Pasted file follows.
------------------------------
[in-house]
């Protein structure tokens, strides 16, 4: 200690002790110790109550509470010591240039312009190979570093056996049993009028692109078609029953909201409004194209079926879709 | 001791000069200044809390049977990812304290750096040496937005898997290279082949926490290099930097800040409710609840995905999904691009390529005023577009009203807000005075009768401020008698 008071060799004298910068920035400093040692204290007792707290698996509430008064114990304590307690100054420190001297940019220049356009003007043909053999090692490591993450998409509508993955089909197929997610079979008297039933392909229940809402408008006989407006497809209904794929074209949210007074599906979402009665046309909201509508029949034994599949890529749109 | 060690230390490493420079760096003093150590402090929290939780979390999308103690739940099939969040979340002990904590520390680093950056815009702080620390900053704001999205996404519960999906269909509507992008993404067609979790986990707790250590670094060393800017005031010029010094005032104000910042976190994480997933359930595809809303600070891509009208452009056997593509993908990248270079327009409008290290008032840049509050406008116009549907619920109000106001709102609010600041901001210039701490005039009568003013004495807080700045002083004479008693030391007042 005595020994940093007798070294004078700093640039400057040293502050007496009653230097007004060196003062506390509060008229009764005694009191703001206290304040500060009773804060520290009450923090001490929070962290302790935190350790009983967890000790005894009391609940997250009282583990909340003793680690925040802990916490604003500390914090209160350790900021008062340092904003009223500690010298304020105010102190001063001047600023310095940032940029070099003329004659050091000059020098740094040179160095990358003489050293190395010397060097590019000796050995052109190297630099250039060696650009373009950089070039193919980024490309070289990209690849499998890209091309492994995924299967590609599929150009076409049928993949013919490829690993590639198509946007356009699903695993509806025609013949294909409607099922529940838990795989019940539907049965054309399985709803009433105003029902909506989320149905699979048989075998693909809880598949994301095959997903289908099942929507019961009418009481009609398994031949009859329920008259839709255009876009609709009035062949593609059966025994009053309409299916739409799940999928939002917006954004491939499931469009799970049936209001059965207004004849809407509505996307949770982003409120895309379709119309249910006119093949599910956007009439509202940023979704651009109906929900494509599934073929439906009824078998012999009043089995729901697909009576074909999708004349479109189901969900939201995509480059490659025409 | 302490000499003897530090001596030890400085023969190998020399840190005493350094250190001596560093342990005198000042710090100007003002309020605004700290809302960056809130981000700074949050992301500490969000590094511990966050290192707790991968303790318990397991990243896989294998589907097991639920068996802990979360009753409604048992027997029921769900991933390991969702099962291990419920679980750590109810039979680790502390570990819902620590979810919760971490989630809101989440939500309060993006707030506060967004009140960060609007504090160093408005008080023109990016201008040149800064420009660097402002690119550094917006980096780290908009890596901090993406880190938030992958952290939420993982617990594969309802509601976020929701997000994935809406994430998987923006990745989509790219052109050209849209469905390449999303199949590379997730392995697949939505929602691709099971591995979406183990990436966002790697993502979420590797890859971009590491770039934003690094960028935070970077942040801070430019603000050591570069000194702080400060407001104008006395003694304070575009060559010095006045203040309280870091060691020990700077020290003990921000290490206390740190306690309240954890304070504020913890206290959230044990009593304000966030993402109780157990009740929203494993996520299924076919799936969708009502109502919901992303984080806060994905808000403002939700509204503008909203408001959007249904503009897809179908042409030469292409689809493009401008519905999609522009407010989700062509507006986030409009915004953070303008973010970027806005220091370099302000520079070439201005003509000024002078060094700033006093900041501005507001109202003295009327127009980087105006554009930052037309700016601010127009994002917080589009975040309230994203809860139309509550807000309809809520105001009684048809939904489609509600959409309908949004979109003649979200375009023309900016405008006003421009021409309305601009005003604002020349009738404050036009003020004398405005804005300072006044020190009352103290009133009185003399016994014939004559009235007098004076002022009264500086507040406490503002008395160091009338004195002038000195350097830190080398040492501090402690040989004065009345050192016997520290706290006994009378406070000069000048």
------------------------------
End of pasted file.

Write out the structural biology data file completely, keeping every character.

[in-house]
């Protein structure tokens, strides 16, 4: 200690002790110790109550509470010591240039312009190979570093056996049993009028692109078609029953909201409004194209079926879709 | 001791000069200044809390049977990812304290750096040496937005898997290279082949926490290099930097800040409710609840995905999904691009390529005023577009009203807000005075009768401020008698 008071060799004298910068920035400093040692204290007792707290698996509430008064114990304590307690100054420190001297940019220049356009003007043909053999090692490591993450998409509508993955089909197929997610079979008297039933392909229940809402408008006989407006497809209904794929074209949210007074599906979402009665046309909201509508029949034994599949890529749109 | 060690230390490493420079760096003093150590402090929290939780979390999308103690739940099939969040979340002990904590520390680093950056815009702080620390900053704001999205996404519960999906269909509507992008993404067609979790986990707790250590670094060393800017005031010029010094005032104000910042976190994480997933359930595809809303600070891509009208452009056997593509993908990248270079327009409008290290008032840049509050406008116009549907619920109000106001709102609010600041901001210039701490005039009568003013004495807080700045002083004479008693030391007042 005595020994940093007798070294004078700093640039400057040293502050007496009653230097007004060196003062506390509060008229009764005694009191703001206290304040500060009773804060520290009450923090001490929070962290302790935190350790009983967890000790005894009391609940997250009282583990909340003793680690925040802990916490604003500390914090209160350790900021008062340092904003009223500690010298304020105010102190001063001047600023310095940032940029070099003329004659050091000059020098740094040179160095990358003489050293190395010397060097590019000796050995052109190297630099250039060696650009373009950089070039193919980024490309070289990209690849499998890209091309492994995924299967590609599929150009076409049928993949013919490829690993590639198509946007356009699903695993509806025609013949294909409607099922529940838990795989019940539907049965054309399985709803009433105003029902909506989320149905699979048989075998693909809880598949994301095959997903289908099942929507019961009418009481009609398994031949009859329920008259839709255009876009609709009035062949593609059966025994009053309409299916739409799940999928939002917006954004491939499931469009799970049936209001059965207004004849809407509505996307949770982003409120895309379709119309249910006119093949599910956007009439509202940023979704651009109906929900494509599934073929439906009824078998012999009043089995729901697909009576074909999708004349479109189901969900939201995509480059490659025409 | 302490000499003897530090001596030890400085023969190998020399840190005493350094250190001596560093342990005198000042710090100007003002309020605004700290809302960056809130981000700074949050992301500490969000590094511990966050290192707790991968303790318990397991990243896989294998589907097991639920068996802990979360009753409604048992027997029921769900991933390991969702099962291990419920679980750590109810039979680790502390570990819902620590979810919760971490989630809101989440939500309060993006707030506060967004009140960060609007504090160093408005008080023109990016201008040149800064420009660097402002690119550094917006980096780290908009890596901090993406880190938030992958952290939420993982617990594969309802509601976020929701997000994935809406994430998987923006990745989509790219052109050209849209469905390449999303199949590379997730392995697949939505929602691709099971591995979406183990990436966002790697993502979420590797890859971009590491770039934003690094960028935070970077942040801070430019603000050591570069000194702080400060407001104008006395003694304070575009060559010095006045203040309280870091060691020990700077020290003990921000290490206390740190306690309240954890304070504020913890206290959230044990009593304000966030993402109780157990009740929203494993996520299924076919799936969708009502109502919901992303984080806060994905808000403002939700509204503008909203408001959007249904503009897809179908042409030469292409689809493009401008519905999609522009407010989700062509507006986030409009915004953070303008973010970027806005220091370099302000520079070439201005003509000024002078060094700033006093900041501005507001109202003295009327127009980087105006554009930052037309700016601010127009994002917080589009975040309230994203809860139309509550807000309809809520105001009684048809939904489609509600959409309908949004979109003649979200375009023309900016405008006003421009021409309305601009005003604002020349009738404050036009003020004398405005804005300072006044020190009352103290009133009185003399016994014939004559009235007098004076002022009264500086507040406490503002008395160091009338004195002038000195350097830190080398040492501090402690040989004065009345050192016997520290706290006994009378406070000069000048």